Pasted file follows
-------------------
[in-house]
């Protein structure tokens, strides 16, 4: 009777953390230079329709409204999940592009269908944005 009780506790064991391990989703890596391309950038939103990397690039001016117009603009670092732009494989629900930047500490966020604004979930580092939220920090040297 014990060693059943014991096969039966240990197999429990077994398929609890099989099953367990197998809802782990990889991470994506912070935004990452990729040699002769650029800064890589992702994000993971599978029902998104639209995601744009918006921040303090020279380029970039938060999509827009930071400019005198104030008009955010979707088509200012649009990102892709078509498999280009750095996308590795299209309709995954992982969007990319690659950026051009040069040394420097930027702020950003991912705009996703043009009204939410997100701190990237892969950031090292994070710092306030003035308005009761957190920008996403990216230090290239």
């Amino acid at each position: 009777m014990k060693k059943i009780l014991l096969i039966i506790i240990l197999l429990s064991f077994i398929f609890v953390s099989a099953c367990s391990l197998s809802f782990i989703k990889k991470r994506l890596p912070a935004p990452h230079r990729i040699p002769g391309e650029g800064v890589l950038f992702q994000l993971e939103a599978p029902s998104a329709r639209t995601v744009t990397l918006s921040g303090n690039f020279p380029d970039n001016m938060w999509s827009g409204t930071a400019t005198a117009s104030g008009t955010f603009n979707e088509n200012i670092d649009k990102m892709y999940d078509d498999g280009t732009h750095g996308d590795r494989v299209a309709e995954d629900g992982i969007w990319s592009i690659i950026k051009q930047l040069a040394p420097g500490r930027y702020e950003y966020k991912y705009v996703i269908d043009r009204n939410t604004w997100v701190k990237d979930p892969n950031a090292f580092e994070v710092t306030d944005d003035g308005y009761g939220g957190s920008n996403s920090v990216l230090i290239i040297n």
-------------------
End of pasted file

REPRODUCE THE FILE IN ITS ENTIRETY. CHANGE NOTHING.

[in-house]
């Protein structure tokens, strides 16, 4: 009777953390230079329709409204999940592009269908944005 009780506790064991391990989703890596391309950038939103990397690039001016117009603009670092732009494989629900930047500490966020604004979930580092939220920090040297 014990060693059943014991096969039966240990197999429990077994398929609890099989099953367990197998809802782990990889991470994506912070935004990452990729040699002769650029800064890589992702994000993971599978029902998104639209995601744009918006921040303090020279380029970039938060999509827009930071400019005198104030008009955010979707088509200012649009990102892709078509498999280009750095996308590795299209309709995954992982969007990319690659950026051009040069040394420097930027702020950003991912705009996703043009009204939410997100701190990237892969950031090292994070710092306030003035308005009761957190920008996403990216230090290239």
């Amino acid at each position: 009777m014990k060693k059943i009780l014991l096969i039966i506790i240990l197999l429990s064991f077994i398929f609890v953390s099989a099953c367990s391990l197998s809802f782990i989703k990889k991470r994506l890596p912070a935004p990452h230079r990729i040699p002769g391309e650029g800064v890589l950038f992702q994000l993971e939103a599978p029902s998104a329709r639209t995601v744009t990397l918006s921040g303090n690039f020279p380029d970039n001016m938060w999509s827009g409204t930071a400019t005198a117009s104030g008009t955010f603009n979707e088509n200012i670092d649009k990102m892709y999940d078509d498999g280009t732009h750095g996308d590795r494989v299209a309709e995954d629900g992982i969007w990319s592009i690659i950026k051009q930047l040069a040394p420097g500490r930027y702020e950003y966020k991912y705009v996703i269908d043009r009204n939410t604004w997100v701190k990237d979930p892969n950031a090292f580092e994070v710092t306030d944005d003035g308005y009761g939220g957190s920008n996403s920090v990216l230090i290239i040297n």